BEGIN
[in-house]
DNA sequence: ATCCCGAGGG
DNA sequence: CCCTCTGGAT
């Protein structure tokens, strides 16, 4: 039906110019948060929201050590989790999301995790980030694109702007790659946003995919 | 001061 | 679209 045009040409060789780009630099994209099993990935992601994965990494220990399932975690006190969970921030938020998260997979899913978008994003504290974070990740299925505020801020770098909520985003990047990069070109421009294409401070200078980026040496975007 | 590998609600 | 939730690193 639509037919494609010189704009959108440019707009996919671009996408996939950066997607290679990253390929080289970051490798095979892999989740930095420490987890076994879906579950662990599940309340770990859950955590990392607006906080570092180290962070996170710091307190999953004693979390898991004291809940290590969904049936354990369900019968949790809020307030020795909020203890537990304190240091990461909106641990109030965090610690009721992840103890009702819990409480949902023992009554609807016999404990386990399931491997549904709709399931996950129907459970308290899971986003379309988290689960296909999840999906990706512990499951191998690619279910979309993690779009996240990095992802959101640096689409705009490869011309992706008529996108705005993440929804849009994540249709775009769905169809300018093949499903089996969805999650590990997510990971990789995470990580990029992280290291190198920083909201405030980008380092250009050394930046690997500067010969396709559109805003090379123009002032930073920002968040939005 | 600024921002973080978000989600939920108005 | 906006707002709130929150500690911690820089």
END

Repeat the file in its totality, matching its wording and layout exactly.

[in-house]
DNA sequence: ATCCCGAGGG
DNA sequence: CCCTCTGGAT
């Protein structure tokens, strides 16, 4: 039906110019948060929201050590989790999301995790980030694109702007790659946003995919 | 001061 | 679209 045009040409060789780009630099994209099993990935992601994965990494220990399932975690006190969970921030938020998260997979899913978008994003504290974070990740299925505020801020770098909520985003990047990069070109421009294409401070200078980026040496975007 | 590998609600 | 939730690193 639509037919494609010189704009959108440019707009996919671009996408996939950066997607290679990253390929080289970051490798095979892999989740930095420490987890076994879906579950662990599940309340770990859950955590990392607006906080570092180290962070996170710091307190999953004693979390898991004291809940290590969904049936354990369900019968949790809020307030020795909020203890537990304190240091990461909106641990109030965090610690009721992840103890009702819990409480949902023992009554609807016999404990386990399931491997549904709709399931996950129907459970308290899971986003379309988290689960296909999840999906990706512990499951191998690619279910979309993690779009996240990095992802959101640096689409705009490869011309992706008529996108705005993440929804849009994540249709775009769905169809300018093949499903089996969805999650590990997510990971990789995470990580990029992280290291190198920083909201405030980008380092250009050394930046690997500067010969396709559109805003090379123009002032930073920002968040939005 | 600024921002973080978000989600939920108005 | 906006707002709130929150500690911690820089």